Fri, May 28, 2010 | 17:00 BST
Interview – Call of Duty: Black Ops’ Josh Olin and Mark Lamia speak in London
Call of Duty: Black Ops will be one of the biggest core games of 2010, and Treyarch’s doing everything it can to rise to the challenge, stepping into a nuclear-sized impact crater left by the recent Infinity Ward explosion. Call of Duty’s future could depend on this game: given the reaction to code showings this month, it appears the IP is in safe hands.
Demoing two levels from the Cold War shooter in London this week – one name WMD and a Vietnam level called Slaughterhouse – the studio left attending journalists breathless. Black Ops appears to be a whole new level for the team behind World at War.
We were lucky enough to get face-time with Treyarch community manager Josh Olin and studio head Mark Lamia at the event. We also spoke to Mark in-depth at a recent LA event for the game: get that here.
[Interview by Adam Hartley]
VG247: How long have you been waiting to make a game like this? You guys have been stuck in this World War II trough for quite a while, so presumably this is a game that you have surely wanted to make for some time?
Mark Lamia: You know, the opportunity to create a game in a totally new space is a fantastic opportunity for Treyarch. It really opened up all kinds of creative avenues for us and ways for us to express ourselves. As you know we have been making WWII games for quite some time and, while we enjoyed that, being able to do something new allowed us to focus on new kinds of gameplay and fresh new experiences. These are exemplified by the variety of things you get to do in the game, the variety of locales and settings, the variety of weaponry and just being able to play as Black Ops in this time period in history.
Basically, they had their own freedom and license to take on their missions how they saw it. So it aligned and fits perfectly with what we wanted to do with a game.
It’s Call of Duty, so of course it looks beautiful, no matter who is developing it. But is it a bit late for this now – with things like the new Medal of Honour and Six Days in Fallujah coming out? Is this really going to offer something different or is it just Call of Duty with a different skin?
Mark Lamia: This Call of Duty will be different than all the other experiences out there and all the other Call of Duty games. What’s important to us when we are developing a CoD game is to ensure that we have retained that ‘essence’ of Call of Duty, why people love to play Call of Duty. And it is that cinematic intensity that only Call of Duty delivers and that people expect. With this game we are also introducing new gameplay mechanics, new weapons, new things to do.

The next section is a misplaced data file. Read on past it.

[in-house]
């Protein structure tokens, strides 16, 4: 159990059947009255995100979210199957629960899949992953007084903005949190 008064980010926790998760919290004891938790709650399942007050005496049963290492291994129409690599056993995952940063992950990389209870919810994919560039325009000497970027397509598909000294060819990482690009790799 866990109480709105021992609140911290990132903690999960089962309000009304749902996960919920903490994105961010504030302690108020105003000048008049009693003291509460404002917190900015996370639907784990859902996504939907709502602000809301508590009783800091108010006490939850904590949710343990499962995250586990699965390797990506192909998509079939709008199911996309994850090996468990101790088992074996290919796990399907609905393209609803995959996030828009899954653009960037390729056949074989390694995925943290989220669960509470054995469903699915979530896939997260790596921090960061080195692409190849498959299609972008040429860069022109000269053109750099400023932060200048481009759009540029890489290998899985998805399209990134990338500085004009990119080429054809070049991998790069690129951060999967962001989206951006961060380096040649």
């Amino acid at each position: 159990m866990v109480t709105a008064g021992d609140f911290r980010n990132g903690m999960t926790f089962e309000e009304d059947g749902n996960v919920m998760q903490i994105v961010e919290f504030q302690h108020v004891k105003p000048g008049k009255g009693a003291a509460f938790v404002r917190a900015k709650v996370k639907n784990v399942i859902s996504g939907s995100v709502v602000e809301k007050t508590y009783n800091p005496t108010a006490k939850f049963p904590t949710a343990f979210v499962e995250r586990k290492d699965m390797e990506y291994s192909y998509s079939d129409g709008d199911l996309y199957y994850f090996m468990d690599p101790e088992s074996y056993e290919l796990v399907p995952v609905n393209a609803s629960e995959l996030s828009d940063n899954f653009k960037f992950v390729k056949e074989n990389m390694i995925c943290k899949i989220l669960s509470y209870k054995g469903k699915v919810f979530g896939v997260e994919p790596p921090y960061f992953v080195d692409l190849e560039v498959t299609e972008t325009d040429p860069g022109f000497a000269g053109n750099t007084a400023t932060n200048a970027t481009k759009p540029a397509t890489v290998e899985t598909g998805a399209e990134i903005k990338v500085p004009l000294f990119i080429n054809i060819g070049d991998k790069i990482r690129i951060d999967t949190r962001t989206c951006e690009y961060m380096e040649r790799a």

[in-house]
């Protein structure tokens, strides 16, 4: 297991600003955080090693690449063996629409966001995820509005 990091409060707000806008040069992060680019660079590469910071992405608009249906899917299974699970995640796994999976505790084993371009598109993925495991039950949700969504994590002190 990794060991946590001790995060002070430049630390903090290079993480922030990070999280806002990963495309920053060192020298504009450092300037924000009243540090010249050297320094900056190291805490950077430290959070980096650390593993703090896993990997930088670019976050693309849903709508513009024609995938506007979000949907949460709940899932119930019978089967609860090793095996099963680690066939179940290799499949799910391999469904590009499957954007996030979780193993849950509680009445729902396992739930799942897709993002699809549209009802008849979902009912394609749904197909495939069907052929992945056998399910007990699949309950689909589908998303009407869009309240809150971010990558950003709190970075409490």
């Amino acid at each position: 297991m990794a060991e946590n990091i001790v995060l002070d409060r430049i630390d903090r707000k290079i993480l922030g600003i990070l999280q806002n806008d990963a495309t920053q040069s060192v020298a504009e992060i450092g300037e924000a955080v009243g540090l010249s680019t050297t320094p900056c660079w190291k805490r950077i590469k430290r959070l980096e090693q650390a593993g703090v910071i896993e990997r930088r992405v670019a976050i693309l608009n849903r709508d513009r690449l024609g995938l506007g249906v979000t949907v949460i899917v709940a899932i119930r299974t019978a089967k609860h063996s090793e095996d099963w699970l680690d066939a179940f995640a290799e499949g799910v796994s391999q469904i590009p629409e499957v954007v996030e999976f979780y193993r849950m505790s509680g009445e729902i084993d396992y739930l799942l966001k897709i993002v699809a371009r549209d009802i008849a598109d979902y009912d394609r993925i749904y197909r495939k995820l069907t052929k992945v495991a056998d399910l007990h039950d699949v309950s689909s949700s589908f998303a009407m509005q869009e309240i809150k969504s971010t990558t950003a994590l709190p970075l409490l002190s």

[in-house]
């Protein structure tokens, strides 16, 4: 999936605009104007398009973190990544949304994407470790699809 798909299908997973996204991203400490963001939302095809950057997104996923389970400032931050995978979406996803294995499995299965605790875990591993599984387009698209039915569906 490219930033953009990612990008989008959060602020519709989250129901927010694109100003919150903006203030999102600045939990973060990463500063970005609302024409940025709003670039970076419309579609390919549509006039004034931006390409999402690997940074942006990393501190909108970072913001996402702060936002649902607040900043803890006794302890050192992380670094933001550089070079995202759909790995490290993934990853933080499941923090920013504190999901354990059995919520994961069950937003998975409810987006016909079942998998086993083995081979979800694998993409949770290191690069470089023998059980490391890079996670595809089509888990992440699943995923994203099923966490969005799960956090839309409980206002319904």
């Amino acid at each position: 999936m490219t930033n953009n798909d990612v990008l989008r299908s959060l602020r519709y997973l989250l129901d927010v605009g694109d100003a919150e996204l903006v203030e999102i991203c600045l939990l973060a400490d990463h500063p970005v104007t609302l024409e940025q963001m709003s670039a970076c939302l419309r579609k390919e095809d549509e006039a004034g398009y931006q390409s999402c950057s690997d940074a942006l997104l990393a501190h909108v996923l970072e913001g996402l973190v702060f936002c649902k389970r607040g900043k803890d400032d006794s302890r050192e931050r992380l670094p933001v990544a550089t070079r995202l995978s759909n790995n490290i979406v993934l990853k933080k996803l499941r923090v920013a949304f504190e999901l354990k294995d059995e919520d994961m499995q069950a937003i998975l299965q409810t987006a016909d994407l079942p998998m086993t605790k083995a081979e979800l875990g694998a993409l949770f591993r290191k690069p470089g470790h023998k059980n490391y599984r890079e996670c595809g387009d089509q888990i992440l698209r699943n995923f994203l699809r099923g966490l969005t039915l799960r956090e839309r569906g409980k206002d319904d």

In the Russian mission which we just shared with you, we open it up so you start off the mission by approaching and flying the SR71 – taking off in it, taking control of it, taking control of the groups on the ground and providing them with the intel that they need. Then transitioning within the same level back to the on-the-ground operations with the Black Ops forces. Introducing rappel gameplay, doing a rappel breach, approaching a situation in either an action fashion or a stealth fashion. In the case of the level that you just saw, we started out ‘stealth’ and then we went ‘hot’ for you. And you also saw the high altitude jumping mechanic [abseiling down a cliff face] – so all those new gameplay mechanics you saw were introduced in that small section of that one level. Which is a good example of what we wanted to do, in terms of variety of gameplay and keeping it fresh.
I haven’t seen those other games that are coming out later this year, but I do know that we are doing our own thing and it is certainly new and fresh for Call of Duty. We believe we are going to provide a lot of new gameplay for people and a lot of new places to go in the game.
Josh Olin: We are making a strong focus on deep narrative, and with that comes strong, complicated characters and character arcs, so they are going to progress through the game as you play through it. You know, for the first time in CoD you have a character voice, you are a player, you will have your own identifiable voice. You have your own identify in the game. You are the one who is taking control of the battlefield, and as such you can really effect change and take the direction of the battle one way or the other.
It’s more than just a compelling single-player game of course. We want to tell this great story, this great narrative, but we also have the option of the dedicated [offline] four-player co-op split screen mode. But it was a creative choice in this game to really focus on the character and story and drive that as deep as we can for the single-player game.
Mark Lamia: Yeah, and we also wanted to do co-op, and we feel like what we wanted to do was to create our own co-op mode that is just a lot of fun to play. But we’re not saying too much more right now about what that is.
Josh Olin: And of course, it’s Call of Duty, so there is a deep and replayable aspect to it. And we are having a strong focus this time around on personalisation and customisation for the player, as well as socialisation, extending the game beyond just the match that you are playing in multiplayer at any given time. It’s the first time Treyarch has had this dedicated multiplayer team since day one on a project.
Has the breakdown of Infinity Ward afforded you the opportunity to go into a different kind of era with Call of Duty? Or were you always looking to move away from the WWII scene?
Mark Lamia: From the very beginning we were looking for a new avenue and obviously this game has been in development for over a year and a half now, long before any of the recent events [with Infinity Ward] had transpired. Those things have absolutely nothing to do with the creative inspiration behind what we are doing.
This all comes from within Treyarch. We are making the game that we want to make, covering an era that we feel is fertile ground for gaming that hasn’t been covered. And we are covering Black Ops. This is our game and we are making it our way.
How long is the story campaign? Some gamers complained about how short the single-player story was in the last game.